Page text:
Bethany Hare is a remarkable young lady. She’s only 10 years old and wanted to raise money for a local children’s hospice.
She came up with the idea of dressing up as Charlie Chaplin, singing the song “Smile” (the theme from Chaplin’s 1936 film “Modern Times”) and then posting it on a charity website.
She was aiming to raise £5,500 and it all started well with people appreciating the effort she had put in and making donations.
She was then contacted by New York based Bourne Music Publishers, who own the rights to the song. Several discussions between Bethany’s mum and the Publishers later and the end result was that Bethany was told that she must either remove the song or pay a license fee of $2,000 to keep it online for one year plus a further $250 every time she performs it in public.
This is a lot of money for a little girl of 10 years old to pay to a big music publisher especially when she’s trying to raise £5,500 for terminally ill children. Bethany removed the song from her video and in true Chaplin style ran it as a “silent movie”.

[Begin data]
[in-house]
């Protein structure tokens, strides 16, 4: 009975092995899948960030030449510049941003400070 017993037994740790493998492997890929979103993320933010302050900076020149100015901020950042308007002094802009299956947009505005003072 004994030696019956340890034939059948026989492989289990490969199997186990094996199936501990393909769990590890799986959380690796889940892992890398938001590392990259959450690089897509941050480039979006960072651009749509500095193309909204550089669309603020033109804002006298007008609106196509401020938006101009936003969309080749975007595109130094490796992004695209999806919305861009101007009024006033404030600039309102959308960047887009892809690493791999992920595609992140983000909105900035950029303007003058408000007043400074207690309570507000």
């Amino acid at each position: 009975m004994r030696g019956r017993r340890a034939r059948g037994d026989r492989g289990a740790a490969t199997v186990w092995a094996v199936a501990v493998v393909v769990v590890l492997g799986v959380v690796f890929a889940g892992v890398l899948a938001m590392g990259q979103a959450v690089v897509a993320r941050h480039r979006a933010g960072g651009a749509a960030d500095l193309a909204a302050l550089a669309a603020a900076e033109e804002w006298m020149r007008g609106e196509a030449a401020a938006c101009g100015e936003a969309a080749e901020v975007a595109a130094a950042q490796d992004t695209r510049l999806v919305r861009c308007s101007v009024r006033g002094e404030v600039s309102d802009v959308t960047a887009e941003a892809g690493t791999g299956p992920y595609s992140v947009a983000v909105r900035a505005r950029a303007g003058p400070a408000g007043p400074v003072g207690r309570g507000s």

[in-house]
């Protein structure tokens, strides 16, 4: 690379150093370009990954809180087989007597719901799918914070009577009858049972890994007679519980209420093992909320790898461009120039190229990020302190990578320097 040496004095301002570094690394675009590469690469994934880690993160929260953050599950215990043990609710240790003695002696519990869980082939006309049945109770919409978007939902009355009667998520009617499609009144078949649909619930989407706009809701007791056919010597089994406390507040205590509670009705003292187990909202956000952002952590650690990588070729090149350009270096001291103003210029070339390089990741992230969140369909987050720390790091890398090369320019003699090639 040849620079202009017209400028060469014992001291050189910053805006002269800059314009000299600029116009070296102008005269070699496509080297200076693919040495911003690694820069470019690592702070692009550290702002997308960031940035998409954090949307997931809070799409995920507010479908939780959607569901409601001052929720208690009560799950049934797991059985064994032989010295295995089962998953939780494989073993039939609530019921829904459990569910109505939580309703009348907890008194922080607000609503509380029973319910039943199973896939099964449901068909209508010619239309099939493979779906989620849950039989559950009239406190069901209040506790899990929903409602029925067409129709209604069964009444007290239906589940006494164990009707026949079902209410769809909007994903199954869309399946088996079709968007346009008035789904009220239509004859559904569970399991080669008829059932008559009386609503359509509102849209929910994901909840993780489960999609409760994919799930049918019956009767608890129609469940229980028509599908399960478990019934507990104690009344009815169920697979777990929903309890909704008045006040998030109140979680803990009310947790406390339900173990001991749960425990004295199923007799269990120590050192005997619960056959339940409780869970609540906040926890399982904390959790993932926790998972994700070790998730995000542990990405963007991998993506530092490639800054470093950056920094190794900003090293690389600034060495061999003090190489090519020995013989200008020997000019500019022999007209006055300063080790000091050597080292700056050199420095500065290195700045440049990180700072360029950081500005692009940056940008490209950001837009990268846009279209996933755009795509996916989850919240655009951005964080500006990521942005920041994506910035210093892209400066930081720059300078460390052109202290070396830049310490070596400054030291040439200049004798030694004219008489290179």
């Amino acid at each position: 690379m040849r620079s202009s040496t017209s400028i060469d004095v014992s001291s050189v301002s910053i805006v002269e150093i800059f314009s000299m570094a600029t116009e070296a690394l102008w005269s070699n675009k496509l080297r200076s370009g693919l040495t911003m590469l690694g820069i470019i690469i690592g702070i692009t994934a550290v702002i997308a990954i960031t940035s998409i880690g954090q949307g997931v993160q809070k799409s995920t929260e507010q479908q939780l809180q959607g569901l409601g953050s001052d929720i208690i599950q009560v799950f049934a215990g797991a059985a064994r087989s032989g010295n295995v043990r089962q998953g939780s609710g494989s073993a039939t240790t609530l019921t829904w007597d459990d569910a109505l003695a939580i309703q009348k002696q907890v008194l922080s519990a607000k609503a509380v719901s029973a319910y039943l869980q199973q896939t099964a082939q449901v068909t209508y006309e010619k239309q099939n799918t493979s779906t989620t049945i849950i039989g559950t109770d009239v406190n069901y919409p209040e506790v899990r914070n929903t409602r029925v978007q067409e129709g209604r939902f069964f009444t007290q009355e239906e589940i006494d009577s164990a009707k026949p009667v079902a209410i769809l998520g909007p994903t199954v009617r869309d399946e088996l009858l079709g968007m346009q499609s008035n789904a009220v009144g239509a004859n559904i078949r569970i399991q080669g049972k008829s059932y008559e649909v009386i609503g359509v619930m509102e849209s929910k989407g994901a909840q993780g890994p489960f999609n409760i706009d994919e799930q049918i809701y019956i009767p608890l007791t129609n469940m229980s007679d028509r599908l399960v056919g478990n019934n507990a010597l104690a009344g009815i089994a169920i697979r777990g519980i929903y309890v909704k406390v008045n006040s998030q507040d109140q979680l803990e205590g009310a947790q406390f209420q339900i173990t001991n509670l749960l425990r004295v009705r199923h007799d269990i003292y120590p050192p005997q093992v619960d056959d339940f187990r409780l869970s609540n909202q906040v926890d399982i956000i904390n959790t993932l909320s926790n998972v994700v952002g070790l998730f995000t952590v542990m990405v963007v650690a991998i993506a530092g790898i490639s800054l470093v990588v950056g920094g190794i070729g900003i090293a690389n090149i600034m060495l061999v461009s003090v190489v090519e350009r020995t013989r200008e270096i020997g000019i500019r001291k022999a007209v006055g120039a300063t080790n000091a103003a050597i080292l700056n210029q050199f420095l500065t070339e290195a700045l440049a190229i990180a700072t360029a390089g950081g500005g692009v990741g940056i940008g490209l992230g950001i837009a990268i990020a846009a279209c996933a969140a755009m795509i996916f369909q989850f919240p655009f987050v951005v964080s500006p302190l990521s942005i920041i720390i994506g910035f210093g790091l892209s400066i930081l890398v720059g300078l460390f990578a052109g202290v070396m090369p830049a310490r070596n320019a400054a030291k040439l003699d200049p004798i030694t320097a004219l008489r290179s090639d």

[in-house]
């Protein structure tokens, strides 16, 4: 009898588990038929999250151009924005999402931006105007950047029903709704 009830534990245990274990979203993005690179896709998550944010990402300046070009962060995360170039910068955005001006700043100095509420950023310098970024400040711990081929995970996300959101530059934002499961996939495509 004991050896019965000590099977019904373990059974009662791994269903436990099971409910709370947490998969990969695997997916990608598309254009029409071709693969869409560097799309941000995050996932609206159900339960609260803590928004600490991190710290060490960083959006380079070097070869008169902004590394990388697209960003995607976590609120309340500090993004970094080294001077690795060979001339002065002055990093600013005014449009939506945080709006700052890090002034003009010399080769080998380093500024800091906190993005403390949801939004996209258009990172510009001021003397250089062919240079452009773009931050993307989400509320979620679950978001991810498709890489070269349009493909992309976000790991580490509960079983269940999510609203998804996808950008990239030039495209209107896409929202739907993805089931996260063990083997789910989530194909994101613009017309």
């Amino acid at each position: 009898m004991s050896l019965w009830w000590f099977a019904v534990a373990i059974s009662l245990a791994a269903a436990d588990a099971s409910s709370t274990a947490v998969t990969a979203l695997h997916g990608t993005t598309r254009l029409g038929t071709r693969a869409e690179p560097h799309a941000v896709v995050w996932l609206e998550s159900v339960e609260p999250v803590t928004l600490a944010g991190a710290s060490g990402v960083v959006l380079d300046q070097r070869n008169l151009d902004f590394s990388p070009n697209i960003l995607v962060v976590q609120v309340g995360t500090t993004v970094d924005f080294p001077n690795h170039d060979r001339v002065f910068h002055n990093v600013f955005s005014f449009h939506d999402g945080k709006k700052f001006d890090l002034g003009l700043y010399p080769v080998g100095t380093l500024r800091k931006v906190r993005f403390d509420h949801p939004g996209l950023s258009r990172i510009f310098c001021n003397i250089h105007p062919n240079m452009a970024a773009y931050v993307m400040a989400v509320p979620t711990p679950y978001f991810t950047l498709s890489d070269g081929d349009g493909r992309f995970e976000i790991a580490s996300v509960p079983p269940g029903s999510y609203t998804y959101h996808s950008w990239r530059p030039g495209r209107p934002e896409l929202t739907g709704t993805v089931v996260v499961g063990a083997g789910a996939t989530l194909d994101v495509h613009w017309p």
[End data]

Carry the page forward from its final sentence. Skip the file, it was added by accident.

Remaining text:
A lot of people will question the approach taken by Bourne Music.
Mendelow’s Matrix is a method of analysing stakeholders in a business. According to this model the stakeholders that management should really look after are the “key players” (high interest / high power). Bethany falls within the low interest / low power quadrant of Bourne Music’s matrix and hence the theory goes that they can employ “minimal effort” to this category.
Some would argue that they had a duty to protect the song and obtain all the royalties they could from it but it seemed obvious that Bethany was never going to pay that sort of money.
This story has however got a happy ending. Ben Model from Silent Clowns in New York wrote a piano score especially for Bethany to use and she has now reached her money raising target. Bethany’s performance can be seen here.
I’ll leave it up to you to decide who you think are the good guys and the bad guys in this story. My view is that the title of the song in debate was “Smile” and I’m pretty certain that not a lot of people were smiling when they heard the approach taken by the Publishers.